Browse our Natur collection of Roman blinds and curtains– an eclectic collection of understated fabrics and textures, inspired by Scandinavian style and designed to soothe the soul.
Despite enduring a harsh climate with long, cold winters, Scandinavians consistently rank amongst the happiest people in the world. And it’s all to do with ‘hygge’– the Danish word to describe Nordic style. In this guide we talk you through the key elements of ‘hygge’ to help you create your very own Scandi-style home.
There’s no direct translation for the term hygge in the English language. It’s a feeling that overwhelms you when you step into a beautiful, warm and cosy home. It’s the sound of clinking glasses and contented diners enjoying good food with good friends. It’s the crackle of logs burning in an open fire and the feeling of soft wool against your skin. It’s hygge.
Bring the outdoors in
Scandinavians have a real affinity with the natural environment. With limited daylight hours during the Winter months, lighting is hugely important, with floor to ceiling windows being a common feature. And in the darker months, when access to the outdoors is limited, Scandi style brings the outdoors in – with window dressings inspired by the colours, patterns and textures of the natural surroundings.
Simplicity and symmetry are key features of Scandinavian design – minimalist, uncluttered interiors maximise living space, while wooden flooring and natural materials provide the warmth and cosiness that Scandinavian design demands. Colours are fresh and clean, occasionally with a dash of sharp colour to reflect the dramatic elements of the landscape.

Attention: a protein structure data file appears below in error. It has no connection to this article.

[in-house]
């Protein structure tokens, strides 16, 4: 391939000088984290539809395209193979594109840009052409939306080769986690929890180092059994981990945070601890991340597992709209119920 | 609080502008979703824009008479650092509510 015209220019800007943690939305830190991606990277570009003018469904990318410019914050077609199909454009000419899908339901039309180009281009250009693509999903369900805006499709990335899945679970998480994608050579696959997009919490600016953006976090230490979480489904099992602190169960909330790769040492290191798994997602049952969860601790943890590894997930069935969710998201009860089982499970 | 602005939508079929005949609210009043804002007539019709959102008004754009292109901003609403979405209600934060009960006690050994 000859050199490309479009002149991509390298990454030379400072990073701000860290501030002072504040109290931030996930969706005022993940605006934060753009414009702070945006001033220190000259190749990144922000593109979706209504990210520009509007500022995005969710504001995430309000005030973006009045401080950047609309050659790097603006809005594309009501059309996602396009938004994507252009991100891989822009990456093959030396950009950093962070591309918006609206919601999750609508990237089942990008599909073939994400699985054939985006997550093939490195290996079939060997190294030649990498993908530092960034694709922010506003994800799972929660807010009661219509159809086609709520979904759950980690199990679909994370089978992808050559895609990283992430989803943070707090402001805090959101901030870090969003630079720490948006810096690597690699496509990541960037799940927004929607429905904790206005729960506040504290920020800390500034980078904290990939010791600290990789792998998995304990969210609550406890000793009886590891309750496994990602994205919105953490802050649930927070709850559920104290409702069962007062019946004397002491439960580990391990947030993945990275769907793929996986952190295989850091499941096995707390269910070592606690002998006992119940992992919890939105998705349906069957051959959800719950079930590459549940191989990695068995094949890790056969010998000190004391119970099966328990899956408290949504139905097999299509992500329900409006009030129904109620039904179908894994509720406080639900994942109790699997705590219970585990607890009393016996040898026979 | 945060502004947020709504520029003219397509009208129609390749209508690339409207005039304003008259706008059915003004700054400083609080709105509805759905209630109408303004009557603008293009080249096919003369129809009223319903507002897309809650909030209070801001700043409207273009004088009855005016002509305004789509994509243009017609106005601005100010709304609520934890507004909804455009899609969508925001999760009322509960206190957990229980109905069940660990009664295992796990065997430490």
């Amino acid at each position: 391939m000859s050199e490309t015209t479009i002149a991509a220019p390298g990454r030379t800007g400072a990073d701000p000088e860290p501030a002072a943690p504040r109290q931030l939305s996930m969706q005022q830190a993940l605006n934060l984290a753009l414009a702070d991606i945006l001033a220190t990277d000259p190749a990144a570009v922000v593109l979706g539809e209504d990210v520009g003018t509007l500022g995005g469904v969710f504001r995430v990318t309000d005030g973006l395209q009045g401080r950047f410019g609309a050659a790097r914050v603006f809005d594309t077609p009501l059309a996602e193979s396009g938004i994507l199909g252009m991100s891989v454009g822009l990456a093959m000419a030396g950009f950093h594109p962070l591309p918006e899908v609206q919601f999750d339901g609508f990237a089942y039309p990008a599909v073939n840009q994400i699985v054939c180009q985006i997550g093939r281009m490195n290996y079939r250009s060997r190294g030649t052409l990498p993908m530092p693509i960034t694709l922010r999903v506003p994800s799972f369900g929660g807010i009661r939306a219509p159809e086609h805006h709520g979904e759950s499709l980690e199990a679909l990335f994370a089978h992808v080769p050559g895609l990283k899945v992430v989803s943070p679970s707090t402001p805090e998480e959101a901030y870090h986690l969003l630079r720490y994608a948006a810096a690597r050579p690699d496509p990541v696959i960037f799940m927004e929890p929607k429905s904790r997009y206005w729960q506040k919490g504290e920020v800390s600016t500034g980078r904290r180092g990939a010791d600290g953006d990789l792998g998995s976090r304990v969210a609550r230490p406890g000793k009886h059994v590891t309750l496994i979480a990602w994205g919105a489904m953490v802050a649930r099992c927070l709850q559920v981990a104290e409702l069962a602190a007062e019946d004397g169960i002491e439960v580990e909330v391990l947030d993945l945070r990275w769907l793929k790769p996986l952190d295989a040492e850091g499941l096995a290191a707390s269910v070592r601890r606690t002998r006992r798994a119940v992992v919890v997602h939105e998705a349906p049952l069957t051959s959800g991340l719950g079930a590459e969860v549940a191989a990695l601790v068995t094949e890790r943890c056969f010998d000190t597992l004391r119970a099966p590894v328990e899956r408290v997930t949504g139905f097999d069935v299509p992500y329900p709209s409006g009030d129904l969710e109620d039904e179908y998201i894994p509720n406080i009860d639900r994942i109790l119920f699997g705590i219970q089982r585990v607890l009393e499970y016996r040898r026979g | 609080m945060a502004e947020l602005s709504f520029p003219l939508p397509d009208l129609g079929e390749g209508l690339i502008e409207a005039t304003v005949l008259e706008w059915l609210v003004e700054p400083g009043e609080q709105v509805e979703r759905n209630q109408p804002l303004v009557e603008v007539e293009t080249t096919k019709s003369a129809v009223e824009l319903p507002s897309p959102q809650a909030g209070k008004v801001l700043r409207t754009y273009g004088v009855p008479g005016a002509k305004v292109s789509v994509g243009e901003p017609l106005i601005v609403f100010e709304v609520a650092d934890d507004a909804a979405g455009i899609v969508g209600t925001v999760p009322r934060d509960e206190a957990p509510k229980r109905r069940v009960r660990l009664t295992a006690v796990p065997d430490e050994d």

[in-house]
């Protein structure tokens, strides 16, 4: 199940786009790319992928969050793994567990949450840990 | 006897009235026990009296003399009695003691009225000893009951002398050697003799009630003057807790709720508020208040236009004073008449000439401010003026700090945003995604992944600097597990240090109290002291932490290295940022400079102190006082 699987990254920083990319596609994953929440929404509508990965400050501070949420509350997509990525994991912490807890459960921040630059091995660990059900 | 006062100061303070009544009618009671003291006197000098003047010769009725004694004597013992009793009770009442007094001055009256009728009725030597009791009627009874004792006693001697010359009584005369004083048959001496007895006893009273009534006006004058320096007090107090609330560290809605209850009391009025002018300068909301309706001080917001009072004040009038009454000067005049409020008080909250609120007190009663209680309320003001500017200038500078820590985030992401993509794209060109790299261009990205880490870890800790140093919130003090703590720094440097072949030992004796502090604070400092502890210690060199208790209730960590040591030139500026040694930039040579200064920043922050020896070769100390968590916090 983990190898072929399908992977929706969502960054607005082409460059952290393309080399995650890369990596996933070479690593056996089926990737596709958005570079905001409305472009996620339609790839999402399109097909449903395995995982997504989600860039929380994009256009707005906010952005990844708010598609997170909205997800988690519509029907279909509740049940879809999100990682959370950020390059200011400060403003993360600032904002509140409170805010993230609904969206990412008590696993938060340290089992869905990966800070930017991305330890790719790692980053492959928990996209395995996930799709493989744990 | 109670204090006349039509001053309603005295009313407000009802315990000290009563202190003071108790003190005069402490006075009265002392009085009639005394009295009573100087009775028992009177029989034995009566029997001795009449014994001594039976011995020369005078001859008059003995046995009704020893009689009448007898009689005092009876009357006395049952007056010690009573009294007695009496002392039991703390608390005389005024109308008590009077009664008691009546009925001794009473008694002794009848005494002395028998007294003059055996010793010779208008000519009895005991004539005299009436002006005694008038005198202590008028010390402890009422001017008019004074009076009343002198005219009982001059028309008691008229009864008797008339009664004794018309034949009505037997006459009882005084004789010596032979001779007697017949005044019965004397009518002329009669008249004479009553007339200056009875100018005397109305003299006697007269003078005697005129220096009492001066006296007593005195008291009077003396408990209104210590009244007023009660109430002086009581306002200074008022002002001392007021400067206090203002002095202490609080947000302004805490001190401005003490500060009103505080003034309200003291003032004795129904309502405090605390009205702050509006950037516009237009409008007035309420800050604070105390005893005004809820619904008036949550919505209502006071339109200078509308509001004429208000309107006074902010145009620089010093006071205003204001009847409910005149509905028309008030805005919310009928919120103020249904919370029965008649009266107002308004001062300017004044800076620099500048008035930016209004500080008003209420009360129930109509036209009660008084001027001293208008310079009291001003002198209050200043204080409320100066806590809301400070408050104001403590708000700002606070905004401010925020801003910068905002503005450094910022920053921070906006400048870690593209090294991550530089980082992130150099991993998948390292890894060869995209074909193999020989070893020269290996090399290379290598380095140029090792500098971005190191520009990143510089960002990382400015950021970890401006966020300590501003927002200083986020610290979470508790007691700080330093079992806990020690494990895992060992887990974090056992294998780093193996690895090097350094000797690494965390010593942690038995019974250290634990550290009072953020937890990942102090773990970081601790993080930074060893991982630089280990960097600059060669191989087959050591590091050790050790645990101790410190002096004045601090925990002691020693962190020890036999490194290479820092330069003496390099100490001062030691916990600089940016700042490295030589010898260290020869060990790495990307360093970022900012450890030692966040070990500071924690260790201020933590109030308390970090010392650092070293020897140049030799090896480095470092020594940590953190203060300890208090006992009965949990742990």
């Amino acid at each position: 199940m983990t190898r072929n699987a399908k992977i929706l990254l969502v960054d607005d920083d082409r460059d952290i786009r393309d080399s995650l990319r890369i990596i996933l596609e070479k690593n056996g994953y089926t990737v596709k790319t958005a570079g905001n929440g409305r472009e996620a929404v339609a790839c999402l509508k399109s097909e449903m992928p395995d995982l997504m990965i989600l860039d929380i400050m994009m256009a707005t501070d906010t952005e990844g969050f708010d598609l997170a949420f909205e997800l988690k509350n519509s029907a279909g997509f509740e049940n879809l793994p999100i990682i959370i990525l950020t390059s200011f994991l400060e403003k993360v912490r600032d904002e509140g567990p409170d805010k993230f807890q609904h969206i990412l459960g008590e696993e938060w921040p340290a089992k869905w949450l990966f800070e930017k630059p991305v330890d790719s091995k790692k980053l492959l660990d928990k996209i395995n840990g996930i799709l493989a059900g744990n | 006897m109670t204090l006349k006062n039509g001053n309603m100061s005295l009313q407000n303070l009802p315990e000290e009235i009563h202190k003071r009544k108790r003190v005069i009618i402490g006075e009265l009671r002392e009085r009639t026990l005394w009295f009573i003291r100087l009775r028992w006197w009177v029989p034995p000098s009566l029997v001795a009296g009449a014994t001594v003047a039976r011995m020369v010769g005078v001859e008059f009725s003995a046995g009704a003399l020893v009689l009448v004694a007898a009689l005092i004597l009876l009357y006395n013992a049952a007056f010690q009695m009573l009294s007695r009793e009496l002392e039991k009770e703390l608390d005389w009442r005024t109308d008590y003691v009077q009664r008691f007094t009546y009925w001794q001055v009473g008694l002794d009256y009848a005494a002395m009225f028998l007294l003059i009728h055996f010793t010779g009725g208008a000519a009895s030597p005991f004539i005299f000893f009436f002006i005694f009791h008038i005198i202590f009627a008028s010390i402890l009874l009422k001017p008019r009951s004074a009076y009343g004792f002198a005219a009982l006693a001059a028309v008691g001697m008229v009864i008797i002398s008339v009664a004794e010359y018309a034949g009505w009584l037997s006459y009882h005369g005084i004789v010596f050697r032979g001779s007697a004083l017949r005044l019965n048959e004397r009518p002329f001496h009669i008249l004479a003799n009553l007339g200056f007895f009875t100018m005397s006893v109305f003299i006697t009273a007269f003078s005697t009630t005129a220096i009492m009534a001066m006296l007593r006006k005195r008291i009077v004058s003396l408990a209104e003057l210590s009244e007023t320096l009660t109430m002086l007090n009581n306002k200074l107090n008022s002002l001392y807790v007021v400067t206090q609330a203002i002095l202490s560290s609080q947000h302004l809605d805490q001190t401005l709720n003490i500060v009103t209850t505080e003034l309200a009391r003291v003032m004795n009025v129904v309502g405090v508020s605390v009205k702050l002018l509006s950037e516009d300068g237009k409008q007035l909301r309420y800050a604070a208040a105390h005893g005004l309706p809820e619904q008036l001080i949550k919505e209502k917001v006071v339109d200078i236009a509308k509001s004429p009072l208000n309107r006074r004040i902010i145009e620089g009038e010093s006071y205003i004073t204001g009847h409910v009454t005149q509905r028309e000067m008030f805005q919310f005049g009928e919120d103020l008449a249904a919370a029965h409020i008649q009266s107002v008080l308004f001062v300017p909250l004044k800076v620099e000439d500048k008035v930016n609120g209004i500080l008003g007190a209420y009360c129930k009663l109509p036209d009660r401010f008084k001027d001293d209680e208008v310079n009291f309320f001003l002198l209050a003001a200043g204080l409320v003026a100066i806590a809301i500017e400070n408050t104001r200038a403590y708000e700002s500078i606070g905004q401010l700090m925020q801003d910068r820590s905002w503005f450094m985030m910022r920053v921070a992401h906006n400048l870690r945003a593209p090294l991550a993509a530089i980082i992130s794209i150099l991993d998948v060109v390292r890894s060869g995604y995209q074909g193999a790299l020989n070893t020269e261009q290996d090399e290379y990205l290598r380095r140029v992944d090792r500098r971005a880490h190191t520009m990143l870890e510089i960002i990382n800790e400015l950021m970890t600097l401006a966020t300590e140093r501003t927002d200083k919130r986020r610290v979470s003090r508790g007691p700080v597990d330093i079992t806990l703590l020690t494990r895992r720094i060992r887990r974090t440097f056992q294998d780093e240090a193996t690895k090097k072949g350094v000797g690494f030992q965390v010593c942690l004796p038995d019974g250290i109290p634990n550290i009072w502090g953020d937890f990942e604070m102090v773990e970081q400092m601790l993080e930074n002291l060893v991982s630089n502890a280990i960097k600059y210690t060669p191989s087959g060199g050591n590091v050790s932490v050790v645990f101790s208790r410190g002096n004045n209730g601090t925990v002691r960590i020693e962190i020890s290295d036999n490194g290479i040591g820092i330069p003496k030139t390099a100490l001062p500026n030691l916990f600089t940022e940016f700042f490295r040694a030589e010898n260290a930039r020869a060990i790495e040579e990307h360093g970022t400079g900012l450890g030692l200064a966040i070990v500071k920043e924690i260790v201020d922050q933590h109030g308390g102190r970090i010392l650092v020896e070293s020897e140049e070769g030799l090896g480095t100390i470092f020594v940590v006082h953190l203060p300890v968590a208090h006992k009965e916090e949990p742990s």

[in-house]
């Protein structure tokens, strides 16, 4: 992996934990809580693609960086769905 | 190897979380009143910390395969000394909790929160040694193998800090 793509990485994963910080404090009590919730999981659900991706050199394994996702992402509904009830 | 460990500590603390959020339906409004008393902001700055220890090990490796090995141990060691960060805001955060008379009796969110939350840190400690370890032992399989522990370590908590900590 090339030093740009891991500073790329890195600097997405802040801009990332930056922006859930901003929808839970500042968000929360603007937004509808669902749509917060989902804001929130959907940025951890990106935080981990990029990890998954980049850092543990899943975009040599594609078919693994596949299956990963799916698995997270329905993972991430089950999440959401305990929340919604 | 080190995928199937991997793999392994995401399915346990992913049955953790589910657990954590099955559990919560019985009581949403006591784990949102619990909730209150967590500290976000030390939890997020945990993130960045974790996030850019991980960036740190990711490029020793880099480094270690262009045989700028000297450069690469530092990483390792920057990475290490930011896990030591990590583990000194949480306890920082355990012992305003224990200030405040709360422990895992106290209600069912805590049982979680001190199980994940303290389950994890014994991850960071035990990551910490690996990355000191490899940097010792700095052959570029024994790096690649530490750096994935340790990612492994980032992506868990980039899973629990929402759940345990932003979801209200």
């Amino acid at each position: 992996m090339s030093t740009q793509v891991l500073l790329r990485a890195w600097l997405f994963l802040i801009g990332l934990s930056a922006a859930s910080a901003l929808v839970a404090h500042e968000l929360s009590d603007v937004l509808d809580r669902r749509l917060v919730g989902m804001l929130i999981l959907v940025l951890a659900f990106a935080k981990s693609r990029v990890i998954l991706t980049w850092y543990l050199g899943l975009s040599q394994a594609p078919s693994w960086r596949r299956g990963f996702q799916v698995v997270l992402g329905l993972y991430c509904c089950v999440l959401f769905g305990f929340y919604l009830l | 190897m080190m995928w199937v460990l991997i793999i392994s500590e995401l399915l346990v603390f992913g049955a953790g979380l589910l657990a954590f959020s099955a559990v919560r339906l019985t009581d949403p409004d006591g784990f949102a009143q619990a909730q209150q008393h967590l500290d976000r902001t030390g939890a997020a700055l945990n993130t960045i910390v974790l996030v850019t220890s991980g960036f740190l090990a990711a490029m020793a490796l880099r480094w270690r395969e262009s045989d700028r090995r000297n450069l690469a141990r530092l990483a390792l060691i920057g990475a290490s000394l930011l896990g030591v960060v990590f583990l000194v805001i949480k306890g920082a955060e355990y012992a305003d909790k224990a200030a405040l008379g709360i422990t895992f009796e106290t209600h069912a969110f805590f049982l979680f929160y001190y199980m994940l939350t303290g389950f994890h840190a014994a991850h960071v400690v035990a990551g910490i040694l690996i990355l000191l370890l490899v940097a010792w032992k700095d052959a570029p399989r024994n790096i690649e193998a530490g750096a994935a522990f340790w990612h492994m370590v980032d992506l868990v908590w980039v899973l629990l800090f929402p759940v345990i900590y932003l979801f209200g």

Let there be light
Bright, white and light interiors epitomise Scandi style. Wooden flooring is often painted white and window fabrics are designed to allow as much light as possible to flood into the home. Mirrored accessories, reflective colours, textures and patterns that all maximise the available light are highly desirable.
Less is more
Scandi style favours traditional crafts using local materials and functional forms. Soft furnishings reflect traditional skills, incorporating folksy patterns and designs created by traditional printing methods, such as wooden blocks, stencils, rollers and silkscreens. Wealth and status is conveyed through good design rather than material possessions.